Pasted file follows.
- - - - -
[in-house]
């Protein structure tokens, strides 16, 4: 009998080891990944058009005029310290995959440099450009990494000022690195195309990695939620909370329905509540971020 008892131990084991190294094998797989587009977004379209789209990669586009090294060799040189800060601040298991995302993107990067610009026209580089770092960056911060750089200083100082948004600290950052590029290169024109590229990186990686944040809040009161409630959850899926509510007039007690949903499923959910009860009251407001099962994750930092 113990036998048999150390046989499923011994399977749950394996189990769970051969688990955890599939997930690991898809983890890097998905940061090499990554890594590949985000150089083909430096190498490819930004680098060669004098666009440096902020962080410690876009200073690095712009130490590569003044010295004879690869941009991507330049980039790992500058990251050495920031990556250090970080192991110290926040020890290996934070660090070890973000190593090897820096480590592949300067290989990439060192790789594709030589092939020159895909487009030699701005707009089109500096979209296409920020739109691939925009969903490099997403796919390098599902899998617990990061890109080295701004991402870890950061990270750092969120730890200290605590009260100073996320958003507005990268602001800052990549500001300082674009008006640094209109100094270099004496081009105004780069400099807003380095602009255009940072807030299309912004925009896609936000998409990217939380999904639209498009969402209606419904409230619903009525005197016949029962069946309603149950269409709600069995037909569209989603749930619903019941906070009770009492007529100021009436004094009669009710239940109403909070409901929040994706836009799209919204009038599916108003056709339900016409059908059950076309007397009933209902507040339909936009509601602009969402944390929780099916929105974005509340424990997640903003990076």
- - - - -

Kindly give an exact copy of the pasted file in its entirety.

[in-house]
């Protein structure tokens, strides 16, 4: 009998080891990944058009005029310290995959440099450009990494000022690195195309990695939620909370329905509540971020 008892131990084991190294094998797989587009977004379209789209990669586009090294060799040189800060601040298991995302993107990067610009026209580089770092960056911060750089200083100082948004600290950052590029290169024109590229990186990686944040809040009161409630959850899926509510007039007690949903499923959910009860009251407001099962994750930092 113990036998048999150390046989499923011994399977749950394996189990769970051969688990955890599939997930690991898809983890890097998905940061090499990554890594590949985000150089083909430096190498490819930004680098060669004098666009440096902020962080410690876009200073690095712009130490590569003044010295004879690869941009991507330049980039790992500058990251050495920031990556250090970080192991110290926040020890290996934070660090070890973000190593090897820096480590592949300067290989990439060192790789594709030589092939020159895909487009030699701005707009089109500096979209296409920020739109691939925009969903490099997403796919390098599902899998617990990061890109080295701004991402870890950061990270750092969120730890200290605590009260100073996320958003507005990268602001800052990549500001300082674009008006640094209109100094270099004496081009105004780069400099807003380095602009255009940072807030299309912004925009896609936000998409990217939380999904639209498009969402209606419904409230619903009525005197016949029962069946309603149950269409709600069995037909569209989603749930619903019941906070009770009492007529100021009436004094009669009710239940109403909070409901929040994706836009799209919204009038599916108003056709339900016409059908059950076309007397009933209902507040339909936009509601602009969402944390929780099916929105974005509340424990997640903003990076």